Betrayal is the correct word. What's more, she didn't offer a legal defense of her insubordination, which was politics, pure and simple.

More many years I've been appalled at how few apparatchiks understand that their only honorable course of action is to resign. Not hang around now that the atmosphere is uncongenial, not slow-walk their tasks, not fume in furious silence over the lies they believe their superiors to be telling: resign. Give up the agreeable job that's important to their convictions or their careers. They serve at the pleasure of a man who serves at the pleasure of the voters. They have no right to persist in office, no matter how much good they imagine they have a chance to do.

Grim said...

I stand by what I said. Jeff Sessions, who will presumably soon occupy the spot she was acting to fulfill, questioned her at her appointment hearing before the Senate.

He specifically told her that her job was going to be to stand up to the President when he was wrong as a point of law.

Now of course he thought she'd be defying Obama, not Donald Trump. All the same, this is one of the jobs she signed up for: telling the President no. It's fine that he replaced her as a result, but it's not fine to describe her as having betrayed her department. She did her job, at the cost of her job, and that's worth some respect.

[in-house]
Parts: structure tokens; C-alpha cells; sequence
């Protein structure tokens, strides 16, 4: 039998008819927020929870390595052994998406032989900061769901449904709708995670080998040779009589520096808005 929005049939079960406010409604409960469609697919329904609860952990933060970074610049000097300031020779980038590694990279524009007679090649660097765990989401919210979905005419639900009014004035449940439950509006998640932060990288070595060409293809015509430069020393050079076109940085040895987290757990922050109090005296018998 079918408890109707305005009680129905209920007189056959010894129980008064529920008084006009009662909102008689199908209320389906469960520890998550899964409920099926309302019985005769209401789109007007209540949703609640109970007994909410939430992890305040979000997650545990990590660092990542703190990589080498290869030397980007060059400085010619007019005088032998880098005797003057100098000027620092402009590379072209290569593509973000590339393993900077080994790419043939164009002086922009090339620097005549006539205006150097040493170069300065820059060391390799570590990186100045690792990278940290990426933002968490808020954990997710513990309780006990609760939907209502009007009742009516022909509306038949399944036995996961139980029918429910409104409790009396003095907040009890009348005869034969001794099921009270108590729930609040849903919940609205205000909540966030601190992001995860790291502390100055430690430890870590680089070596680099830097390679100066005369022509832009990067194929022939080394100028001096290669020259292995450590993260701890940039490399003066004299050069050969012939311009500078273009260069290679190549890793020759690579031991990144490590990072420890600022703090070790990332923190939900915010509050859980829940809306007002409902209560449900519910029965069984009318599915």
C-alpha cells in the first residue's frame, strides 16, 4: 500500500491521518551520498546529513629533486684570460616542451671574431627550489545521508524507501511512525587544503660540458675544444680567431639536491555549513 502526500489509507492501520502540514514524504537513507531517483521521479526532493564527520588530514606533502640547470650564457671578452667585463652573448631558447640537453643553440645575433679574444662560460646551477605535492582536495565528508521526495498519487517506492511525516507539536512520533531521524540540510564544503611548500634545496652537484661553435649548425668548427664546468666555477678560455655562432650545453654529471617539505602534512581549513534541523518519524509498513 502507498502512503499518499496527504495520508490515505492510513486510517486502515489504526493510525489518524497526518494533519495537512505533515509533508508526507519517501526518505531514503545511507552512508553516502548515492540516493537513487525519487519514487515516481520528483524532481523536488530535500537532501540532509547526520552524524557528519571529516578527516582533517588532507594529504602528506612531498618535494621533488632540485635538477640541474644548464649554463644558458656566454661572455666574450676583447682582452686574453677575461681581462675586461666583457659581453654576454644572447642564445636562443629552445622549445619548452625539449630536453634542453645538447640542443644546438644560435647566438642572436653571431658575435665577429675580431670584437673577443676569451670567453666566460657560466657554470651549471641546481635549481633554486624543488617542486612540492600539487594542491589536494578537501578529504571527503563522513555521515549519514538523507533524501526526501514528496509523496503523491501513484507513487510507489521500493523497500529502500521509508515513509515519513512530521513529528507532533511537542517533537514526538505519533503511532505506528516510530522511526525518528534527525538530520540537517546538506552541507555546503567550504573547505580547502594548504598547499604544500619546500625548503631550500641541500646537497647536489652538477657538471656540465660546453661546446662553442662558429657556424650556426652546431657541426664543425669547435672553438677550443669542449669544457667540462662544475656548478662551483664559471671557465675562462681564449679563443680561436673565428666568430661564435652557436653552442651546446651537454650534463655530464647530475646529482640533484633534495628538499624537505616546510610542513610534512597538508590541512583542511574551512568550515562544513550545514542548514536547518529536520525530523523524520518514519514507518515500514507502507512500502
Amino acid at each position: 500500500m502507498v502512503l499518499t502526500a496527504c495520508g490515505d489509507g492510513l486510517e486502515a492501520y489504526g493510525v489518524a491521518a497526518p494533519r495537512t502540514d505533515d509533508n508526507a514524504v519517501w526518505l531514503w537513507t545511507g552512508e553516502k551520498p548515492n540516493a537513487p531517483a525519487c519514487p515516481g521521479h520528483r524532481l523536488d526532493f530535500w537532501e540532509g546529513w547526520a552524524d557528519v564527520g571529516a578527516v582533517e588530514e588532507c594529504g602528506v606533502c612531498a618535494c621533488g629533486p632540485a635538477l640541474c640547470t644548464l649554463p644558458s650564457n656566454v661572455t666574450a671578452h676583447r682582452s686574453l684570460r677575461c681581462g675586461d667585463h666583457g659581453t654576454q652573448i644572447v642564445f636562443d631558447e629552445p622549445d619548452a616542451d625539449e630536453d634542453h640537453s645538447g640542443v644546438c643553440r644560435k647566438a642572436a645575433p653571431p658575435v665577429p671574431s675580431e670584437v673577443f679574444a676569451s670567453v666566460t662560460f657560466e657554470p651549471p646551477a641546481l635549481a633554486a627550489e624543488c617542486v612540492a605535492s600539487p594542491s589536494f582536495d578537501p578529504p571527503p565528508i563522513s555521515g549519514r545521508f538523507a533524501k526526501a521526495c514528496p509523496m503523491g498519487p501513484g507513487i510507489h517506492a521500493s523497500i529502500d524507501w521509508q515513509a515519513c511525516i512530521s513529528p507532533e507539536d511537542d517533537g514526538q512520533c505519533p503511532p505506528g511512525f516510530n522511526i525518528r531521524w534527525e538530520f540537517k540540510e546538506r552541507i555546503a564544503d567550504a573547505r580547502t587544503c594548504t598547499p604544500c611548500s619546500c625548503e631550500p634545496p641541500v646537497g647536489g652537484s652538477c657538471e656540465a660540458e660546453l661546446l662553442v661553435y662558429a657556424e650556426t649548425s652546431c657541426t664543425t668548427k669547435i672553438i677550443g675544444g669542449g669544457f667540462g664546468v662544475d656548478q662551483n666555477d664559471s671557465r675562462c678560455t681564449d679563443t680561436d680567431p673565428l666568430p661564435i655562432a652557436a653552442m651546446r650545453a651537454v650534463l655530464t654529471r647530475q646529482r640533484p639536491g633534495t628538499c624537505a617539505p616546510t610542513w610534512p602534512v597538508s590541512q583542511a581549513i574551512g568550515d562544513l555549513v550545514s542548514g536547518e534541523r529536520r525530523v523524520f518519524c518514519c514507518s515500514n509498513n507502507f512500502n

E Hines said...

He specifically told her that her job was going to be to stand up to the President when he was wrong as a point of law.

Yes, and Yates specifically agreed with that.

[Sessions:] "Do you think the attorney general has a responsibility to say no to the president if he asks for something that's improper?"

Yates...said, "Senator, I believe that the attorney general or the deputy attorney general has an obligation to follow the law and the Constitution, and to give their independent legal advice to the president."

But what she did that got her fired was to stand up to the President on a point of politics. The law was secondary. Perhaps Yates also testified falsely under oath when she chose to omit her view that politics also should play a role in her strictly legal, strictly apolitical position.

Eric Hines

Texan99 said...

There's some essential confusion here. There is no conflict between one's duty to stand up to a superior and say "no," vs. his duty to resign if he doesn't carry the day in that argument. The duty to say "no" out loud and courageously does not come with an automatic lifetime tenure in a job that comes with a federal paycheck and benefits.

In any case, as Eric and I have both noted, Yates did not offer a legal argument, only a political dispute--and an AG has neither the duty nor the right to dispute a President's order over a disagreement about policy.

Ymar Sakar said...

Trum decides what happens, not the people who voted for him. I told them they wouldn't be able to do jack once they put into power this god emperor of the Alt Right. One religion from the LEft, replaced by another religious cult on the Alt Right, makes things equal and balanced. Fair and balanced.

Those who put their faith and trust in mankind, are doomed. In this case, it just so happens that both sides are human, so I have no preference either way.

Anonymous said...


The term "God Emporer" is a reference to a level on a video game.


Cassandra said...

In any case, as Eric and I have both noted, Yates did not offer a legal argument, only a political dispute--and an AG has neither the duty nor the right to dispute a President's order over a disagreement about policy.